Interesting trivia about this song: It was the longest track to ever chart on the UK Singles Chart (maybe that’s one reason I liked it so much; I still prefer longer songs), and is the biggest-selling 12″ single of all time.
The Cure. I couldn’t pick one, or even two of my favorites, I had to go with five! These are all from the album Staring At The Sea: The Singles 1979–1985. You can do a series of 3- to 4-minute intervals with the following Cure songs, either increasing or decreasing cadence from one interval to the next.
- The Love Cats, 3:40, 92 bpm. Excellent for fast cadence intervals. And great for cat lovers!
- Close To Me, 3:41, 91 bpm. Also great for fast flat intervals.
- Primary, 3:36, 171 bpm. Not quite as fast as the two above.
- In Between Days, 2:57, 144 bpm. What a great dance song; probably my favorite of the era. On a bike, get on a moderately fast climb in the saddle.
- Let’s Go To Bed, 3:34, 128. The slowest of all of these. Load on the resistance and alternate seated with standing climbs.
Depeche Mode. After New Order and The Cure, probably my next favorite. I was into that synch-pop sound that was characteristic of 1980s alternative. These are all from the album The Singles 81–85.
- Master And Servant, 3:48, 128. In my top 10, perhaps even top 5 faves of the ’80s. Not sure why, I just really like this. Now, when I use it in a cycling class, it’s a vigorous but slow climb, percolating to the strong beat.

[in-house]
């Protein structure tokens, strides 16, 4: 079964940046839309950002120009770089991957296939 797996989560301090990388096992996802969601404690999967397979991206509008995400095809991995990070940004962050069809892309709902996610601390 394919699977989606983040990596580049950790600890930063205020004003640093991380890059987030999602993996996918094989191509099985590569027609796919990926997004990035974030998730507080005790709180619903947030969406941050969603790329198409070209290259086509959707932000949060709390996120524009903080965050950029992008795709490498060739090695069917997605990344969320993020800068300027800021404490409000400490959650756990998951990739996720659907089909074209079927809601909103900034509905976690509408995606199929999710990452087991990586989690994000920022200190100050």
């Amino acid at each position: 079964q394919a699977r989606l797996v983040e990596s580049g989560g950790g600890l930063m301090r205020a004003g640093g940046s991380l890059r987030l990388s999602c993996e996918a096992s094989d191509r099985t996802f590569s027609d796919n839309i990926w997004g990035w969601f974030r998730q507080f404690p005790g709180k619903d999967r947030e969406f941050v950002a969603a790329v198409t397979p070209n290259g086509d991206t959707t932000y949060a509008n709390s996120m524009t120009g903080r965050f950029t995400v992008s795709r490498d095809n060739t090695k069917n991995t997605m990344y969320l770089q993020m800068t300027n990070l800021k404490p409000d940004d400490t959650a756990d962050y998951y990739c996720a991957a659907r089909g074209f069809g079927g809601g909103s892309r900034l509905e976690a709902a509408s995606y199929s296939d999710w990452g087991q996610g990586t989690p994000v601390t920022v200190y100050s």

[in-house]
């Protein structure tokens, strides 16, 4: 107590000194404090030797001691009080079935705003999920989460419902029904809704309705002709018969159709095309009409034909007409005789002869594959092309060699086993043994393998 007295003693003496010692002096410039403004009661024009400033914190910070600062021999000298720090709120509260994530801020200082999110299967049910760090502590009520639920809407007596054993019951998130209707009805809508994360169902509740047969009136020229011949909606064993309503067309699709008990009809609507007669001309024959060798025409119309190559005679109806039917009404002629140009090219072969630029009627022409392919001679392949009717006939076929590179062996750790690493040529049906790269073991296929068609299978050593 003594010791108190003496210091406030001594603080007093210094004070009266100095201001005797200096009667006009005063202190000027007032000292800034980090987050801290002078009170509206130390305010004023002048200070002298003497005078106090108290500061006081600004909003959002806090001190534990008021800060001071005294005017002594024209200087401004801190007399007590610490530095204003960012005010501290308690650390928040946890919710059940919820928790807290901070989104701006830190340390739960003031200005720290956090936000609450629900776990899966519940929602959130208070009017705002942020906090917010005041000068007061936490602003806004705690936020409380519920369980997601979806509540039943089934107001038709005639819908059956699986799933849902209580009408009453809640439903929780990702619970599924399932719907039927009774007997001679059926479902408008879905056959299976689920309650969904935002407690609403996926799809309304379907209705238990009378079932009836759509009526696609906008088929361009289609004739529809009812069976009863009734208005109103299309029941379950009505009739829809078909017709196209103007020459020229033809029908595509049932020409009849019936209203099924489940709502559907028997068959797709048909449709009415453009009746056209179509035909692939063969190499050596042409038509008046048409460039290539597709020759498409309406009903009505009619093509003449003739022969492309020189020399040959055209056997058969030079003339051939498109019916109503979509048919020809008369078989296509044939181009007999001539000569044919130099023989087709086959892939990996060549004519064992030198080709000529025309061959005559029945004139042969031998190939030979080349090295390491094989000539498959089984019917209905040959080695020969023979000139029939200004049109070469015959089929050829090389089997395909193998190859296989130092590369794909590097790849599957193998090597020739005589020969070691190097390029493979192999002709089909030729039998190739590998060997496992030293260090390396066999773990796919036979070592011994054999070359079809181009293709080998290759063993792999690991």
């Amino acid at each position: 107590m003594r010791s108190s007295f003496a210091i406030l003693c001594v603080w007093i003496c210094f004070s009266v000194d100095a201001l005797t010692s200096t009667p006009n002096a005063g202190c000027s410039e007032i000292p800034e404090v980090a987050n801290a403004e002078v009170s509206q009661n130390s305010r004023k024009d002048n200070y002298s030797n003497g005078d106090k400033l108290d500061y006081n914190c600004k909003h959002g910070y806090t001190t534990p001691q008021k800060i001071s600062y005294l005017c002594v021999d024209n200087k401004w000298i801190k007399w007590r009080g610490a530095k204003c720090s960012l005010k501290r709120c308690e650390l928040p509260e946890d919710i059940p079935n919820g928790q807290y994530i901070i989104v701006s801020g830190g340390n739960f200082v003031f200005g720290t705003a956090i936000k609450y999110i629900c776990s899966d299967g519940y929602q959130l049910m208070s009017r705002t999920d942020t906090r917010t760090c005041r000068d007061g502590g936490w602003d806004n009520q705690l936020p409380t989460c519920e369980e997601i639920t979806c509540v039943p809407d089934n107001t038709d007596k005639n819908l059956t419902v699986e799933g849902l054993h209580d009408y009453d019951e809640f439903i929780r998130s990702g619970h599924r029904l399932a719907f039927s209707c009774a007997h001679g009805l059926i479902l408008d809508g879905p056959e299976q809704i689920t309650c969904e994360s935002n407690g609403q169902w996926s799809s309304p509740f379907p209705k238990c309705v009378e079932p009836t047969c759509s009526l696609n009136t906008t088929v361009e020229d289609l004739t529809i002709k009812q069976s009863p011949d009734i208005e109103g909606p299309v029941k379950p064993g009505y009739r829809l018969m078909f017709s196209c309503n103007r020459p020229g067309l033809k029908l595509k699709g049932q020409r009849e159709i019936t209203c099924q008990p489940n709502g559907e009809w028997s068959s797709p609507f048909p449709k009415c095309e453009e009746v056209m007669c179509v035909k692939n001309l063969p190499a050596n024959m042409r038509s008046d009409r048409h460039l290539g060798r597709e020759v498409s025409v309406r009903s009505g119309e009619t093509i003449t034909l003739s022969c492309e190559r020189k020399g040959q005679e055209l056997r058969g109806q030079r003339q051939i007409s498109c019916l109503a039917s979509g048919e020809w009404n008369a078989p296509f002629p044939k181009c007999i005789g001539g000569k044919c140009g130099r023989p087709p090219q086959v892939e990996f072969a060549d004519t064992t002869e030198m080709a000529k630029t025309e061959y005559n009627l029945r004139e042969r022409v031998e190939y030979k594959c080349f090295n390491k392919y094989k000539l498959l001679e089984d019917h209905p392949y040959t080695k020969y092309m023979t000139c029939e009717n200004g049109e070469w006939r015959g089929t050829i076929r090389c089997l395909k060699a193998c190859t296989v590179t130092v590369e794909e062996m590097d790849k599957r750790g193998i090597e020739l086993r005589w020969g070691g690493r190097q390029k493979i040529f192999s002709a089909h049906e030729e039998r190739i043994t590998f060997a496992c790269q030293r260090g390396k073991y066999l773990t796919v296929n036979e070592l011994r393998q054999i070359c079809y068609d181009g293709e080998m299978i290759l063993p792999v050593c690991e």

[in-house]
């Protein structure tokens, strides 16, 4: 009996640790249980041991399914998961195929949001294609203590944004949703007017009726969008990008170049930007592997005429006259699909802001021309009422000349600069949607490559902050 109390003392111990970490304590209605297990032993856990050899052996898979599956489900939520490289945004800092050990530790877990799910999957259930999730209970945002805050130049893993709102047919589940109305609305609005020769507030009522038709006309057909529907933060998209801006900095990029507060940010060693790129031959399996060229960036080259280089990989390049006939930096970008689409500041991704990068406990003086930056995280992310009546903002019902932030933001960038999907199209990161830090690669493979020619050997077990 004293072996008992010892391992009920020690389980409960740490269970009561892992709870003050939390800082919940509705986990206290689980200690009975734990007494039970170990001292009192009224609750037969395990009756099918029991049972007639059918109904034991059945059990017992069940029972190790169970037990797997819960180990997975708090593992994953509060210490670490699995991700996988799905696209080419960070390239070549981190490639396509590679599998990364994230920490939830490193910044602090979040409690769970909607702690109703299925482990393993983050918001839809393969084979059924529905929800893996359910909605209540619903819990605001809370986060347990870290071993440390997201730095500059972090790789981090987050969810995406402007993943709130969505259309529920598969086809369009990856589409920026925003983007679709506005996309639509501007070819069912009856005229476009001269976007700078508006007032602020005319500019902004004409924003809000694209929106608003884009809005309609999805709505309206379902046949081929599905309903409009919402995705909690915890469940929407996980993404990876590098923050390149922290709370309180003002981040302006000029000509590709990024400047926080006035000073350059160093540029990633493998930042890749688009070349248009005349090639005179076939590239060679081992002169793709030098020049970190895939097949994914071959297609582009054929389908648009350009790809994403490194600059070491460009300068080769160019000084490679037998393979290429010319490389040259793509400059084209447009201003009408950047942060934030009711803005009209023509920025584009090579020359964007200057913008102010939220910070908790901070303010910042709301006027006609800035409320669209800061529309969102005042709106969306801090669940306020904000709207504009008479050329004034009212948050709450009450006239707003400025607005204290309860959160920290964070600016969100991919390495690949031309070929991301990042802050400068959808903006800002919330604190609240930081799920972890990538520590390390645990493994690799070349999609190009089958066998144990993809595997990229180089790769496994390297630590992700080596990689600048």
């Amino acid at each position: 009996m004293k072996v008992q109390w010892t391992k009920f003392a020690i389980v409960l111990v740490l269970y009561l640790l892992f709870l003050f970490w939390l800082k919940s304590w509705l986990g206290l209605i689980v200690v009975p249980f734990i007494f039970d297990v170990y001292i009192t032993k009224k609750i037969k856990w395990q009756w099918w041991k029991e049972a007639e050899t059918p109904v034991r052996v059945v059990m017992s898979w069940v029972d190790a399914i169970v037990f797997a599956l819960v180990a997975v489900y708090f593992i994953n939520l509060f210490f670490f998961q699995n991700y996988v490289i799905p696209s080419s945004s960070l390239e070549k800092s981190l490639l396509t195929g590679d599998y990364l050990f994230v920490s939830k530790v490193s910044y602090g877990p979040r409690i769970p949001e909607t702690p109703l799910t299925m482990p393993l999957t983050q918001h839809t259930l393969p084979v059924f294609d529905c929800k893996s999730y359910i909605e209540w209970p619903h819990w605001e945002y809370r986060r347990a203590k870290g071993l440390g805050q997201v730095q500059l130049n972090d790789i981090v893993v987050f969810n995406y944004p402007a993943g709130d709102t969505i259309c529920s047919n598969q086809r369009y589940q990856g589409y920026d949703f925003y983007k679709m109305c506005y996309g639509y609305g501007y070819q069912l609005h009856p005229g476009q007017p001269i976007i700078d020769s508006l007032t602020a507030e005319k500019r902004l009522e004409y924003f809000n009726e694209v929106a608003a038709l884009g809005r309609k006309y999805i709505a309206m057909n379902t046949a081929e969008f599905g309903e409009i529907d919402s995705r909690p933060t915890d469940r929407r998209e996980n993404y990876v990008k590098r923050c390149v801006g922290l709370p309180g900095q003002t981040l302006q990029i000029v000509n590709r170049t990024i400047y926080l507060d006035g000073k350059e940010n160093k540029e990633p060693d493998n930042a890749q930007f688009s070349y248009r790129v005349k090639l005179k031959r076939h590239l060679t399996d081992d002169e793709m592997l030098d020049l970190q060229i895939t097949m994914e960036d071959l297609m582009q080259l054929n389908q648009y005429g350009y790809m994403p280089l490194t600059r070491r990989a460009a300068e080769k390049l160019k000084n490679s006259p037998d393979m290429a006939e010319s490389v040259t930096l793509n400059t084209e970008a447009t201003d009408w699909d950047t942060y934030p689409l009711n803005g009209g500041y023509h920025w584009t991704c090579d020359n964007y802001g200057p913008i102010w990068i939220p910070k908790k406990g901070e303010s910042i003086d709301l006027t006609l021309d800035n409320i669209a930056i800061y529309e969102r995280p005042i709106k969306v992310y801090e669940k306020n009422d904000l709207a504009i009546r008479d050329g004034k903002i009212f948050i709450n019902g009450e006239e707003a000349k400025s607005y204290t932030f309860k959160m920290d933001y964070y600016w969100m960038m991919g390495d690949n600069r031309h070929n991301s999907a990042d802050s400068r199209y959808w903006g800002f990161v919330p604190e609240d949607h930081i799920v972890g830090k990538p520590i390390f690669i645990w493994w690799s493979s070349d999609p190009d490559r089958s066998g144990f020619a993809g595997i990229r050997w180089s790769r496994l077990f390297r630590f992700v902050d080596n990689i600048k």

- Just Can’t Get Enough , 3:44, 130 bpm. Slow climb.
- People Are People, 3:46, 120 bpm. Really slow climb. If you can find a remix of this song that is faster, I think it works better.
The English Beat. I love the saxophone and the ska/punk rhythms of their songs. These songs are all from the album What is Beat.
- Save it for Later, 4:56, 129 bpm. This is their best-known hit. Stand up and climb on the chorus “Sooner or later.” The rest is a moderate intensity, easygoing climb.
- Best Friend, 3:05, 85 bpm. This short song for a flat road works well as a recovery in between harder intervals.
- Twist and Crawl, 2:35, 86 bpm. Even though it’s only 1 bpm faster than the previous song, the high energy makes this one better for a higher-intensity short interval!
- Mirror in the Bathroom, 3:09, 171 bpm. Another good high-intensity interval at 85 rpm. (Funny story…for the longest time, I thought the words were “meet her in the bathroom”!)